Long made A Square of Ground when he was a student at Central St Martin’s College of Art, London (1966-8). It is a roughly square-shaped three-dimensional section of landscape resembling the kind of geographic or geological model that may be found in a museum for the purpose of explaining topographies. The plaster surface has been carefully textured and realistically painted. It depicts a lake and a river surrounded by rocks and set in undulating green terrain. An Irish Harbour (collection the artist) is a similar work made at the same time, depicting a harbour with rocks and sand. Long had made plaster and water pieces about rivers in baking tins at the age of seven or eight. He has commented: ‘I don’t think you can separate childhood from adulthood. I think you are the same person all through your life. So all the sensibilities that energise you as a child sort of flow through.’ (Quoted in Richard Long: Walking in Circles, p.34.) His earliest influences came from the countryside around the city of Bristol and the River Avon where he was born and raised and still lives. A Square of Ground is based on the Bristol Downs, the rolling hills around Bristol familiar to Long and which, at art school in London, he was perhaps missing.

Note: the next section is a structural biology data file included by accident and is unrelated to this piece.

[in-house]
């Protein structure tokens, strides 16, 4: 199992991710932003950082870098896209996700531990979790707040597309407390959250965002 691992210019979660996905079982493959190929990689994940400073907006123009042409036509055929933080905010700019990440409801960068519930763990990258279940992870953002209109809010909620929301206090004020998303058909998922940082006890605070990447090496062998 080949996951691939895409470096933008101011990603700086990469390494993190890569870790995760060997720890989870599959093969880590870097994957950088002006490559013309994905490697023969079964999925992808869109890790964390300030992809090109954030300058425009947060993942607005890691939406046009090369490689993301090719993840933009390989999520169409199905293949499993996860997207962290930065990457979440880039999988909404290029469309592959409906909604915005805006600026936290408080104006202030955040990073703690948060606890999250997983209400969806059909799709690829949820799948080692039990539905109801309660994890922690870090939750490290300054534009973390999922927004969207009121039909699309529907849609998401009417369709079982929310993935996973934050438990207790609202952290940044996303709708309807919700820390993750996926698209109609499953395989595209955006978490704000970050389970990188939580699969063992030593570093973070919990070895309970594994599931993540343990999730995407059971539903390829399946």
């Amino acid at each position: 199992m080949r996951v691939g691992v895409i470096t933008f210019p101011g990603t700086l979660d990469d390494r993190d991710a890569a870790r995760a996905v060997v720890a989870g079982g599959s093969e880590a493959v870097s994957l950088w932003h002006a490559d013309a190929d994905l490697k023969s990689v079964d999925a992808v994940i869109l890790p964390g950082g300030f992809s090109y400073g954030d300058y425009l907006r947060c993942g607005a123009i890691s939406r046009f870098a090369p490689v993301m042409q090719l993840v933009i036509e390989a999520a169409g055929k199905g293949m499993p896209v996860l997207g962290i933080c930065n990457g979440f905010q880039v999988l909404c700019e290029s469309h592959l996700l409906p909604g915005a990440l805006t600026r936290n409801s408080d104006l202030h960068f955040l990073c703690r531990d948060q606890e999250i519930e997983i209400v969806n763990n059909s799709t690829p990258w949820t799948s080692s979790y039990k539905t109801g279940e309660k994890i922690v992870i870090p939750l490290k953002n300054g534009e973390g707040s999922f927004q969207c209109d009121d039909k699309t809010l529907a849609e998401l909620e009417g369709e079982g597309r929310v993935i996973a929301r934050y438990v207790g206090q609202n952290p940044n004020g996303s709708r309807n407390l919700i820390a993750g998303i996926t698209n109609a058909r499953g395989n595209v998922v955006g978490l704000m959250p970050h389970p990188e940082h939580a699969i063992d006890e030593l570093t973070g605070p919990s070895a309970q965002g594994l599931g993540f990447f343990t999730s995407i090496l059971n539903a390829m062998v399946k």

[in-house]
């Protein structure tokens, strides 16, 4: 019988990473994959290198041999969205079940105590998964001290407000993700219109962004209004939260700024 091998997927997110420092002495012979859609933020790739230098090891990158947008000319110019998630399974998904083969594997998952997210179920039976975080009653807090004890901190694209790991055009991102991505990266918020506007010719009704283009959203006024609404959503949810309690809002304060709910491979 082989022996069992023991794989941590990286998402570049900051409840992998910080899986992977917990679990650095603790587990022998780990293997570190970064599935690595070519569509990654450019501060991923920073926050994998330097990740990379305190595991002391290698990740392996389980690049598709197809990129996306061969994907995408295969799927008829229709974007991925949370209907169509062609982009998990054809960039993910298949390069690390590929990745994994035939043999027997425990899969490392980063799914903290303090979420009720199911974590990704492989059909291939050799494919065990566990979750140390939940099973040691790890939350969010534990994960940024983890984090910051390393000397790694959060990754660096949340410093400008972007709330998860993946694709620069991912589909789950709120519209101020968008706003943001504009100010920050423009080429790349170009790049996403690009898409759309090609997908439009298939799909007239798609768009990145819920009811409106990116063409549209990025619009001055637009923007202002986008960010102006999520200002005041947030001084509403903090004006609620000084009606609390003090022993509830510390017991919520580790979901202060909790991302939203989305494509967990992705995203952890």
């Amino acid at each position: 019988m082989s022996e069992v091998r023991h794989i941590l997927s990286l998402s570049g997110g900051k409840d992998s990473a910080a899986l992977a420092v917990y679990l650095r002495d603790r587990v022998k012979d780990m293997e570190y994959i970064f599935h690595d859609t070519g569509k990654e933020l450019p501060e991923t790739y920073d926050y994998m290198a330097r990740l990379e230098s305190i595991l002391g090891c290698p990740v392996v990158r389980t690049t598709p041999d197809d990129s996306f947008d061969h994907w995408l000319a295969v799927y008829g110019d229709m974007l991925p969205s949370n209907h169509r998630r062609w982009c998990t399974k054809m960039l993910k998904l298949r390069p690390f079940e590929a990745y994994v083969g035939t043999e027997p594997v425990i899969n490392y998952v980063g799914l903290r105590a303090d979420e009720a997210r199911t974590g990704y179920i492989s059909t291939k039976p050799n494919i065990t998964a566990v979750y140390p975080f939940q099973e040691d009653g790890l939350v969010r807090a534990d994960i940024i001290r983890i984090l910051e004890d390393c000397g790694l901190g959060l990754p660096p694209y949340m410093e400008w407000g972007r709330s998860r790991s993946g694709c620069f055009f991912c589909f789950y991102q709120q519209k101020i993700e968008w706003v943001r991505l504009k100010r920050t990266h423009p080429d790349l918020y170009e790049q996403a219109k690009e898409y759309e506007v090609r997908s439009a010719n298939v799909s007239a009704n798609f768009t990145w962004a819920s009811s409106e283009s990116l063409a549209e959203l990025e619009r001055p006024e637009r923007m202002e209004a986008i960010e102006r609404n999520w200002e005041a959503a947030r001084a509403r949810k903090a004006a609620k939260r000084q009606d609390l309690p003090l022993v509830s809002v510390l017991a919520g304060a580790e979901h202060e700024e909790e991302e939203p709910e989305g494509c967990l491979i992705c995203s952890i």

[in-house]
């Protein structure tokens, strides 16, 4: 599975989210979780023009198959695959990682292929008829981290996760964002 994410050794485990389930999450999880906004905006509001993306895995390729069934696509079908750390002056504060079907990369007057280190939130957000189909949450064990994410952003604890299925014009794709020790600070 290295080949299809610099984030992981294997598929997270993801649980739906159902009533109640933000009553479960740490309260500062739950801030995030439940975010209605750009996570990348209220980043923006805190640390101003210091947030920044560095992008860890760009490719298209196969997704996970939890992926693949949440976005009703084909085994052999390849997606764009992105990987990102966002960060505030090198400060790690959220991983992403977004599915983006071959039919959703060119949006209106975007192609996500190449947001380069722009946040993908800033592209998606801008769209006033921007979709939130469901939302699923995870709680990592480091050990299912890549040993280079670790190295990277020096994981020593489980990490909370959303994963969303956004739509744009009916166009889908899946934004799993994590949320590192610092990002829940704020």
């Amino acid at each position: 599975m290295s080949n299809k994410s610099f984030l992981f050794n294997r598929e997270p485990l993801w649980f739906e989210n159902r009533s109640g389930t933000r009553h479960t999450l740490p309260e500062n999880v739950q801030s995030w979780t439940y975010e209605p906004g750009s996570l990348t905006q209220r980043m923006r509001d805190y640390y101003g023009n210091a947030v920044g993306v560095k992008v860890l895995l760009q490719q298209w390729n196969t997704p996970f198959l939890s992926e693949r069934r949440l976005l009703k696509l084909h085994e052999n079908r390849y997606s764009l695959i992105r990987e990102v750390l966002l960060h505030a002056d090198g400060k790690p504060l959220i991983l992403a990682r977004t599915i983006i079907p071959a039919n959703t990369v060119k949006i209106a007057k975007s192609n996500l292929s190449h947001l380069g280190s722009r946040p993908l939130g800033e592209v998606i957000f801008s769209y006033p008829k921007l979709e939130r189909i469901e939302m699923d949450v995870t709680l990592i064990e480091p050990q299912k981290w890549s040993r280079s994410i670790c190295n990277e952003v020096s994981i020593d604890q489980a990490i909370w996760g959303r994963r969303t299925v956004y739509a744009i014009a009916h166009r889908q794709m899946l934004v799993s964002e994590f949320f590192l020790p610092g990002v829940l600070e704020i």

Long has explained his artistic trajectory: ‘In the mid-sixties the language and ambition of art was due for renewal. I felt art had barely recognized the natural landscapes which cover this planet, or had used the experiences those places could offer. Starting on my own doorstep and later spreading, part of my work since has been to try and engage this potential.’ (Quoted in Friis-Hansen, p.9.) A Square of Ground represents a starting point in the exploration of various means of mapping terrain, through text, cartography and photographs, which have become the central tenet of his work. As a sculptural object, created by the artist’s hand, it belongs to a tradition which was just about to be challenged radically. With the advent of Conceptual art and the ‘dematerialisation’ of the art object (Lucy R. Lippard, John Chandler, ‘The Dematerialisation of Art’, Art International, volume 12, no.12, February 1968) this crafted form of sculpture began to be replaced by works emphasising process and action. Long brought the preferred activities of his boyhood - walking, cycling and camping - into his artmaking and started working in the outdoor landscape. For A Line Made by Walking, England 1967 (Tate P07149) he repeatedly trod a path in a field, wearing down the grass in a line which he then photographed. In another early work, Circle of Sticks 1973 (Tate T01783), he collected sticks from Leigh Woods, Bristol and laid them in a circle on the gallery floor. Circle in Africa 1978 (Tate T06890) is a photograph of a circle of burnt cactus arranged on a mountainside in Malawi.
R.H. Fuchs, Richard Long, exhibition catalogue, Solomon R. Guggenheim Museum, New York 1986, p.45, reproduced p.12
Richard R. Brettell, Dana Friis-Hansen, Richard Long: Circles Cycles Mud Stones, exhibition catalogue, Contemporary Arts Museum, Houston 1996
Richard Long: Walking in Circles, exhibition catalogue, South Bank Centre, London 1991
November 2000/October 2001